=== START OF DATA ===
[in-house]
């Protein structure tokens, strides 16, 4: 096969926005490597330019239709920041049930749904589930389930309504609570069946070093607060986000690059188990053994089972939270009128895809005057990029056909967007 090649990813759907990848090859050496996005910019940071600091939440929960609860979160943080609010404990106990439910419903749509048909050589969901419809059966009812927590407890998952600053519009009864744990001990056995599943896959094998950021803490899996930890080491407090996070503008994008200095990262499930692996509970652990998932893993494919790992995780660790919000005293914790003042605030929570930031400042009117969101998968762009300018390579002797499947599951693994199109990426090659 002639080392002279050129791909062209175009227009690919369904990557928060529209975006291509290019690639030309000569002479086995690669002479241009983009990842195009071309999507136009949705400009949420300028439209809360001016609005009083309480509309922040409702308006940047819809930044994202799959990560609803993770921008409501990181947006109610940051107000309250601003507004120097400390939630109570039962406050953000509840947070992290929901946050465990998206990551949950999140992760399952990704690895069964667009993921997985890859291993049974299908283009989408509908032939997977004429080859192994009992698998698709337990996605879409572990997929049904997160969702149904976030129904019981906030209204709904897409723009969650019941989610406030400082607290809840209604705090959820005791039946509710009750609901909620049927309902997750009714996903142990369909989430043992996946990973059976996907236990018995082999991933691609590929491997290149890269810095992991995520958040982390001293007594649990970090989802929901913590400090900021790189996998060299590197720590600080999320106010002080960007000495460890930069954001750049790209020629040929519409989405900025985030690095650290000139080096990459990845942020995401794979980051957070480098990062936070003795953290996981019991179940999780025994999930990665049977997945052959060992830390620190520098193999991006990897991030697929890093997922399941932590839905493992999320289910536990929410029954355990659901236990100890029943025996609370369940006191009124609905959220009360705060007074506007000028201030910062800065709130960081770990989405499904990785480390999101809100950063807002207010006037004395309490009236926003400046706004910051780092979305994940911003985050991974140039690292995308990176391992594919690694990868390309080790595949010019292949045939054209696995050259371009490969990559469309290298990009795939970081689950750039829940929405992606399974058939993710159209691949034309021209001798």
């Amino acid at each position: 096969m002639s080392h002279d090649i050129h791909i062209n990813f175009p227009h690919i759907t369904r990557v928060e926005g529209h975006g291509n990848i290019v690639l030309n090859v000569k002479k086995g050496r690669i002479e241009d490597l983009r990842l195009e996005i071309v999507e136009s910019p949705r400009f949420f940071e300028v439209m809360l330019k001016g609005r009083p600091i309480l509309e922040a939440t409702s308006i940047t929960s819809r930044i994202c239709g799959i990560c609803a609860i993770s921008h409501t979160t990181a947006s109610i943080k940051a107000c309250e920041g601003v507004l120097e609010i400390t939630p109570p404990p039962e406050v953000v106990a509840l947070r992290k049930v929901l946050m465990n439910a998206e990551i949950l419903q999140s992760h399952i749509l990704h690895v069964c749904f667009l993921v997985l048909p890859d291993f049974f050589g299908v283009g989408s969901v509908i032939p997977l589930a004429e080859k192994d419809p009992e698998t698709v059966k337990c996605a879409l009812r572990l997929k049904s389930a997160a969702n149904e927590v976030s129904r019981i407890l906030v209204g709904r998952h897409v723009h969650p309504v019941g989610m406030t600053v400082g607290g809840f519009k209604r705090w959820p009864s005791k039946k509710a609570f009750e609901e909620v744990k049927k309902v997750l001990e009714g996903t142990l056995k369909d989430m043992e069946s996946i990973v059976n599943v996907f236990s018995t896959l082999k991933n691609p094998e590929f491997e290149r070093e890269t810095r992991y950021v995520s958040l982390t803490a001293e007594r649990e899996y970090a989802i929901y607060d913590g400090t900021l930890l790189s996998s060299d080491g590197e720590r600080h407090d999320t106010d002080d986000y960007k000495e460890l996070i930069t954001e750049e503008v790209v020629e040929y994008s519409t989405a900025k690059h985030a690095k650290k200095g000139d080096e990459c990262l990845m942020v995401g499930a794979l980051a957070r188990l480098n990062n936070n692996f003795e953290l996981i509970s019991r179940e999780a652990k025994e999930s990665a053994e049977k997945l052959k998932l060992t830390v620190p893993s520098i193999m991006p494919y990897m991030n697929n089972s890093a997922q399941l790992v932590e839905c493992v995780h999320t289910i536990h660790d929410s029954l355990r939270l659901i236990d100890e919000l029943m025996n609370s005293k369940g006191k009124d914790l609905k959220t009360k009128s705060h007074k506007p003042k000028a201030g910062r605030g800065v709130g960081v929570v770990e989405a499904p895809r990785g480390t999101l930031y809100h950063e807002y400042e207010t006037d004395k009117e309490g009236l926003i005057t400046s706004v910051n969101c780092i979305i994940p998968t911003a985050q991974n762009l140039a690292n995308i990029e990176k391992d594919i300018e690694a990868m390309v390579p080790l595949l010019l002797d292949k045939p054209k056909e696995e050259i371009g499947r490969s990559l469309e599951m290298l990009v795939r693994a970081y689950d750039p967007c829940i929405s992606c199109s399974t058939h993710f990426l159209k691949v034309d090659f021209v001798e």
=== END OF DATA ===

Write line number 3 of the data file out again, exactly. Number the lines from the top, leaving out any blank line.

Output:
């Amino acid at each position: 096969m002639s080392h002279d090649i050129h791909i062209n990813f175009p227009h690919i759907t369904r990557v928060e926005g529209h975006g291509n990848i290019v690639l030309n090859v000569k002479k086995g050496r690669i002479e241009d490597l983009r990842l195009e996005i071309v999507e136009s910019p949705r400009f949420f940071e300028v439209m809360l330019k001016g609005r009083p600091i309480l509309e922040a939440t409702s308006i940047t929960s819809r930044i994202c239709g799959i990560c609803a609860i993770s921008h409501t979160t990181a947006s109610i943080k940051a107000c309250e920041g601003v507004l120097e609010i400390t939630p109570p404990p039962e406050v953000v106990a509840l947070r992290k049930v929901l946050m465990n439910a998206e990551i949950l419903q999140s992760h399952i749509l990704h690895v069964c749904f667009l993921v997985l048909p890859d291993f049974f050589g299908v283009g989408s969901v509908i032939p997977l589930a004429e080859k192994d419809p009992e698998t698709v059966k337990c996605a879409l009812r572990l997929k049904s389930a997160a969702n149904e927590v976030s129904r019981i407890l906030v209204g709904r998952h897409v723009h969650p309504v019941g989610m406030t600053v400082g607290g809840f519009k209604r705090w959820p009864s005791k039946k509710a609570f009750e609901e909620v744990k049927k309902v997750l001990e009714g996903t142990l056995k369909d989430m043992e069946s996946i990973v059976n599943v996907f236990s018995t896959l082999k991933n691609p094998e590929f491997e290149r070093e890269t810095r992991y950021v995520s958040l982390t803490a001293e007594r649990e899996y970090a989802i929901y607060d913590g400090t900021l930890l790189s996998s060299d080491g590197e720590r600080h407090d999320t106010d002080d986000y960007k000495e460890l996070i930069t954001e750049e503008v790209v020629e040929y994008s519409t989405a900025k690059h985030a690095k650290k200095g000139d080096e990459c990262l990845m942020v995401g499930a794979l980051a957070r188990l480098n990062n936070n692996f003795e953290l996981i509970s019991r179940e999780a652990k025994e999930s990665a053994e049977k997945l052959k998932l060992t830390v620190p893993s520098i193999m991006p494919y990897m991030n697929n089972s890093a997922q399941l790992v932590e839905c493992v995780h999320t289910i536990h660790d929410s029954l355990r939270l659901i236990d100890e919000l029943m025996n609370s005293k369940g006191k009124d914790l609905k959220t009360k009128s705060h007074k506007p003042k000028a201030g910062r605030g800065v709130g960081v929570v770990e989405a499904p895809r990785g480390t999101l930031y809100h950063e807002y400042e207010t006037d004395k009117e309490g009236l926003i005057t400046s706004v910051n969101c780092i979305i994940p998968t911003a985050q991974n762009l140039a690292n995308i990029e990176k391992d594919i300018e690694a990868m390309v390579p080790l595949l010019l002797d292949k045939p054209k056909e696995e050259i371009g499947r490969s990559l469309e599951m290298l990009v795939r693994a970081y689950d750039p967007c829940i929405s992606c199109s399974t058939h993710f990426l159209k691949v034309d090659f021209v001798e």